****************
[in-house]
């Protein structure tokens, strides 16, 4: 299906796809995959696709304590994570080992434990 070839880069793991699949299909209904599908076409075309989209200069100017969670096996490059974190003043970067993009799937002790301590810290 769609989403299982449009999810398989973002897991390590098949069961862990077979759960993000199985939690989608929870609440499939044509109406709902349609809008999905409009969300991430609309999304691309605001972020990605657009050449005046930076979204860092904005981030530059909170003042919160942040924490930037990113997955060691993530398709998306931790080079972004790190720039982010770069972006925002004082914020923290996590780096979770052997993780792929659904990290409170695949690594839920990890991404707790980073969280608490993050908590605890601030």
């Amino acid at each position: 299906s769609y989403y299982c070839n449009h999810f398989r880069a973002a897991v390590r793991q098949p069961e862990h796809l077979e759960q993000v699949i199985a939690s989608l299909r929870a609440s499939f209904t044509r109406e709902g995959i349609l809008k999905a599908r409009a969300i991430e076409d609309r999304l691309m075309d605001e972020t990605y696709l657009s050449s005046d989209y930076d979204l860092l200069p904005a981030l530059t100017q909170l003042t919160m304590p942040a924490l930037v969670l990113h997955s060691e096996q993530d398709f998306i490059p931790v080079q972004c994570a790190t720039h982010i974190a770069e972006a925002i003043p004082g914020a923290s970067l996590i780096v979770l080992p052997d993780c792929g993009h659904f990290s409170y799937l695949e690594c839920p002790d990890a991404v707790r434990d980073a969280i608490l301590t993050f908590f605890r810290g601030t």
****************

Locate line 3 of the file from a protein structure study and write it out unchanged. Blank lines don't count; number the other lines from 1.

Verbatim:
């Amino acid at each position: 299906s769609y989403y299982c070839n449009h999810f398989r880069a973002a897991v390590r793991q098949p069961e862990h796809l077979e759960q993000v699949i199985a939690s989608l299909r929870a609440s499939f209904t044509r109406e709902g995959i349609l809008k999905a599908r409009a969300i991430e076409d609309r999304l691309m075309d605001e972020t990605y696709l657009s050449s005046d989209y930076d979204l860092l200069p904005a981030l530059t100017q909170l003042t919160m304590p942040a924490l930037v969670l990113h997955s060691e096996q993530d398709f998306i490059p931790v080079q972004c994570a790190t720039h982010i974190a770069e972006a925002i003043p004082g914020a923290s970067l996590i780096v979770l080992p052997d993780c792929g993009h659904f990290s409170y799937l695949e690594c839920p002790d990890a991404v707790r434990d980073a969280i608490l301590t993050f908590f605890r810290g601030t």